Immunization is the process of developing an immune response to a vaccination (shot or liquid). The goal of vaccines is to stimulate long lasting immunity to a disease. A vaccine may be given by a shot or by mouth (rotavirus and polio). The ingredients in the vaccination are called antigens. Antigens cause the body to produce an immune response. So becoming immune to a disease is the immunization process that should happen when one is given a vaccine.
Since graduation from medical school in 1984, I readily admit that I am still ‘practicing medicine.’ With regards to what I know about immunizations, I continue to study and learn. In this process I have learned many things about the immunization process.
If you are already convinced regarding your opinion about vaccinations, you may not benefit from reading this newsletter. I have a plaque in my office that reads, “Don’t confuse me with the facts, my mind is already made up.” I doubt that I will change your opinion, but I hope that you will read this with an open mind, especially nurses and physicians.
Children have been expelled from school because they would not take the Hepatitis B vaccine. Health care professionals are often forced to comply with all hospital-mandated vaccines. Parents are intimidated by nurses and physicians during routine office visits telling them that their children should receive all of the CDC recommended vaccinations.
Is it possible that there is harm regarding vaccinations that we are not aware of?
As a Family Physician, I was trained to abide by the CDC immunization guidelines. Board examinations include questions regarding the immunization schedules. Approximately 10 years after graduation, I became concerned about the increasing number of neurological cases that seemed to coincide with vaccinations. The medical literature in the United States did not publish anything to imply vaccinations were bad. Anyone who suggested there might be problems with the preservative, Thimerosal, was labeled a quack.
I regret that it took me a long time to begin to see that there probably are challenges with vaccinations, especially the MMR (Measles, Mumps, Rubella) vaccine. Recently, a whistle blower admitted to deceptive techniques in their reporting of CDC data. The deception continues when parents are led to believe that “preservative free” actually means preservative free. Preservative free now means the Thimerosal preservative was replaced with aluminum as the preservative. Babies who receive the CDC recommended immunizations will receive 5,000 mcg (5 mg) of aluminum by 18 months!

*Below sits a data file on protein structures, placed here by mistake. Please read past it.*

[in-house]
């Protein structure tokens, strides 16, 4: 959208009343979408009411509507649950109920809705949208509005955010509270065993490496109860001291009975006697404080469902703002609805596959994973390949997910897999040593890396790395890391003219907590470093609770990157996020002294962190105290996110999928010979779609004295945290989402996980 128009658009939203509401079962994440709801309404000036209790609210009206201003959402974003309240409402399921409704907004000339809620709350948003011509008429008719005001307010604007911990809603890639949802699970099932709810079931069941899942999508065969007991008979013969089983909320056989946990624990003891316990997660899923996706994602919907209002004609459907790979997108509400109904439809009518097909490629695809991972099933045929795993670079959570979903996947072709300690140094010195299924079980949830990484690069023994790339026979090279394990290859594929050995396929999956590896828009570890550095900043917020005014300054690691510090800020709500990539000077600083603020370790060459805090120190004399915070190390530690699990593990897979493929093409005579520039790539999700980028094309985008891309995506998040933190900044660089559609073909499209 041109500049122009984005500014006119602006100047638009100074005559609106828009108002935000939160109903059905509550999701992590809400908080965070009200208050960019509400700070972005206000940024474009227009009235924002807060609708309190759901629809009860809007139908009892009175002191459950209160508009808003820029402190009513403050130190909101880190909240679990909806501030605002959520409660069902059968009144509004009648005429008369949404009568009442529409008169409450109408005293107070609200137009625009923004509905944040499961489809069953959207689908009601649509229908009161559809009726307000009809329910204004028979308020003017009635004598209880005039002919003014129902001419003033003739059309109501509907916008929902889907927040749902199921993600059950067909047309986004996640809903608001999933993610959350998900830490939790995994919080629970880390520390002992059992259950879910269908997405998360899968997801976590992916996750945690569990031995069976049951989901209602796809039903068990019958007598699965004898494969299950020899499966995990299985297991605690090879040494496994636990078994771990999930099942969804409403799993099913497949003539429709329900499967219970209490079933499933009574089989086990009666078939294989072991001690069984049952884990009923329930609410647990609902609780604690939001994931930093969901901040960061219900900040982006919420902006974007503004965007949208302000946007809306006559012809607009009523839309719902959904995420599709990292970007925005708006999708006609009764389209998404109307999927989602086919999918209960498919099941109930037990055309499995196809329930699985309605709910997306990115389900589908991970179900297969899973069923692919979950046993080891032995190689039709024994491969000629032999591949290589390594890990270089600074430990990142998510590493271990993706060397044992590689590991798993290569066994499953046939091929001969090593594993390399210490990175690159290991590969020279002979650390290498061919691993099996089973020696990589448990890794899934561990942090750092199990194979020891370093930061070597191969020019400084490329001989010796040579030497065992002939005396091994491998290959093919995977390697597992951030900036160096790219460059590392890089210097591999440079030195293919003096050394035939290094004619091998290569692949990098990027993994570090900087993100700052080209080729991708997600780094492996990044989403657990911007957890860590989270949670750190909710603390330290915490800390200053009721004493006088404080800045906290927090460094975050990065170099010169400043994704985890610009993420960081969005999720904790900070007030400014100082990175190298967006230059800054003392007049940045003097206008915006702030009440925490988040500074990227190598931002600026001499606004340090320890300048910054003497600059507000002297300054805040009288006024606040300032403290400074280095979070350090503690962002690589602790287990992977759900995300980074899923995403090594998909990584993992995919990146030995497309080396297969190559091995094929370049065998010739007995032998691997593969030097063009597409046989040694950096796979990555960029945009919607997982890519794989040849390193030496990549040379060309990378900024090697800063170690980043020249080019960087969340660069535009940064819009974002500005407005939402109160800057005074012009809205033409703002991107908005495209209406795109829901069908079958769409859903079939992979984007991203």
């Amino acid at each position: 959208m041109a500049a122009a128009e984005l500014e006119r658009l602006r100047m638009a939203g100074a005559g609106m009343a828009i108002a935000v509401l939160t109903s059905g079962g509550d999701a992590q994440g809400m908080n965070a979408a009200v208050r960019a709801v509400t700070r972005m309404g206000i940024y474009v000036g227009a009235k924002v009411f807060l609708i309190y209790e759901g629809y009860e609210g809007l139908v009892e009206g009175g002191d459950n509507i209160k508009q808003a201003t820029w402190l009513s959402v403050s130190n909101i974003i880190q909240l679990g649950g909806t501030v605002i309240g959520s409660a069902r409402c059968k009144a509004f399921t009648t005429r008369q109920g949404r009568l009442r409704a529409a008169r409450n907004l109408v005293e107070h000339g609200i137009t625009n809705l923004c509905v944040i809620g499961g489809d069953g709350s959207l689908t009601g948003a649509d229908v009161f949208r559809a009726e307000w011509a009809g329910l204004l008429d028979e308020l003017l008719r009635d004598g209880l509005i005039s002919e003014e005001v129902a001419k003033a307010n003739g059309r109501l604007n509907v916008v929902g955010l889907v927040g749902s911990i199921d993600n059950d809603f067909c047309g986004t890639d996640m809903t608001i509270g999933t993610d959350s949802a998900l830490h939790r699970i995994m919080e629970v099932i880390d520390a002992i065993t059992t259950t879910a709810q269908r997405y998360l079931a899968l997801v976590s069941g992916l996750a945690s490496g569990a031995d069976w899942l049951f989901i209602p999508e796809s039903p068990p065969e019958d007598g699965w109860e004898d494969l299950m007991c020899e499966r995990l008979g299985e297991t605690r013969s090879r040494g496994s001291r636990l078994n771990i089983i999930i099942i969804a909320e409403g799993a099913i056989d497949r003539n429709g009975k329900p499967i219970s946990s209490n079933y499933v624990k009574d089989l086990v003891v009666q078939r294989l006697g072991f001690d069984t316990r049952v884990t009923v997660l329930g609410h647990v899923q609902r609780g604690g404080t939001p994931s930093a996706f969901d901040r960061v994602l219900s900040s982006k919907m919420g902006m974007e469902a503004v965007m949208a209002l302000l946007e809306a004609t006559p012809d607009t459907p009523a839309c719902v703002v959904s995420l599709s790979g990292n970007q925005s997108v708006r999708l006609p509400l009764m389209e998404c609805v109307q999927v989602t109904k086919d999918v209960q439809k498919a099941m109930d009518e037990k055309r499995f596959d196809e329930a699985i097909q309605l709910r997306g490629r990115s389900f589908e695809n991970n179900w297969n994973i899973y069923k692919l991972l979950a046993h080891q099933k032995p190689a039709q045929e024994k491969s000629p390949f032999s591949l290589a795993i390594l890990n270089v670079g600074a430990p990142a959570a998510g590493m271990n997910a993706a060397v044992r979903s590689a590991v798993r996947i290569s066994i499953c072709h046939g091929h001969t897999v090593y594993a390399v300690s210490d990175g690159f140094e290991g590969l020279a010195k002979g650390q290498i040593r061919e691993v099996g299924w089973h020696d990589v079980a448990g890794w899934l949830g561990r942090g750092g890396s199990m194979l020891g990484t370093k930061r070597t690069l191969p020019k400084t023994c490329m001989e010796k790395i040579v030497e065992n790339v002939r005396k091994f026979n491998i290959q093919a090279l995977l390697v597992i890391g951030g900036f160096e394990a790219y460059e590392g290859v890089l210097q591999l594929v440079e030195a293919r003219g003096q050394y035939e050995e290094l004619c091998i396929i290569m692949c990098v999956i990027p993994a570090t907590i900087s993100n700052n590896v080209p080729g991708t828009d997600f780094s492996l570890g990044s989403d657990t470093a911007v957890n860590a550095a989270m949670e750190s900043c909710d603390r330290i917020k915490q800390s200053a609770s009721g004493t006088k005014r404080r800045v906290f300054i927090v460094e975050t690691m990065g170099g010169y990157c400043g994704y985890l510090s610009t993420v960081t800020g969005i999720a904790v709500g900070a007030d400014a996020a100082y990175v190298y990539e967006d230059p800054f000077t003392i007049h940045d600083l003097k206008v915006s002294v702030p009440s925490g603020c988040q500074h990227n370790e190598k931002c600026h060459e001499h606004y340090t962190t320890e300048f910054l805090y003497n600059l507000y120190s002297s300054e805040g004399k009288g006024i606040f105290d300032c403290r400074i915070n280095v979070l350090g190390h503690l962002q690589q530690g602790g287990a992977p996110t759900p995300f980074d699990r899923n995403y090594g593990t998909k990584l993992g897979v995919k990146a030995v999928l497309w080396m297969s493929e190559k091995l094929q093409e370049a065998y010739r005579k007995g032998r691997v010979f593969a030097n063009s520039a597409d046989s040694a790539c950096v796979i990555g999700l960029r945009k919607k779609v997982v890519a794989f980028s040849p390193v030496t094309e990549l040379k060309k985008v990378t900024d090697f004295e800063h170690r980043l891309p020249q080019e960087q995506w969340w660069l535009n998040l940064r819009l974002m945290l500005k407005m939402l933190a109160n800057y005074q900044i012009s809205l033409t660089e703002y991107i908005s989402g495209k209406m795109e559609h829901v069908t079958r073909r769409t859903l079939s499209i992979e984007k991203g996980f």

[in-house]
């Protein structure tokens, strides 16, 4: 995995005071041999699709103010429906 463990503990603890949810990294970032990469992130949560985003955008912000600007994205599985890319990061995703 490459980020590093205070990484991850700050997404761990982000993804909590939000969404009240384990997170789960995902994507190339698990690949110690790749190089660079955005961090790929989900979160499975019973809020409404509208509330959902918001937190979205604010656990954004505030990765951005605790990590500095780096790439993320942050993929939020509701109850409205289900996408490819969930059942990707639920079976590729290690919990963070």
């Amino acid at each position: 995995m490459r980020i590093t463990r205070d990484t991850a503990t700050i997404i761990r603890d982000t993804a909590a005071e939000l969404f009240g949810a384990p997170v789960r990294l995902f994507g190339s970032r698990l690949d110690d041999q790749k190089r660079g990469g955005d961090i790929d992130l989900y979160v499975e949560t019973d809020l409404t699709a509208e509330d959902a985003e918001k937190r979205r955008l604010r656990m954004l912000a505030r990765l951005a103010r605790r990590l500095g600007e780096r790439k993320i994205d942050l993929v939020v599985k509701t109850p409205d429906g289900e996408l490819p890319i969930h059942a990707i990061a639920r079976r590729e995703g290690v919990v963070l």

It is time for the medical community to consider potential problems with vaccines. It does not matter whether one is sincerely wrong regarding vaccines, orsimply wrong. Wrong is wrong!
“Primum non nocere” is the Latin translation of the original, well known Greek phrase, “First, do no harm.” This phrase has been attributed to Hippocrates. Variations of this phrase are incorporated into oaths that some graduating medical students recite.
According to Robert H. Shmerling, MD, Faculty Editor for Harvard Health Publications, this phrase is not found in Hippocratic writings. A similar phrase is found in a statement in a publication by Hippocrates, Of the Epidemics. This is a series of books that describes the signs and symptoms of the ill observed by Hippocrates. In this series, it seems as though Hippocrates is attempting to describe his medical findings to a lay audience.
“The physician must be able to tell the antecedents, know the present, and foretell the future — must mediate these things, and have two special objects in view with regard to disease, namely, to do good or to do no harm.”
We should heed Hippocrates’ advice with regard to vaccinations. It is imperative to consider the potential link between aluminum and it’s negative impact on the brain. The CDC and others doing immunization research should be forthright regarding their research protocols, methods of data collection, and reporting.
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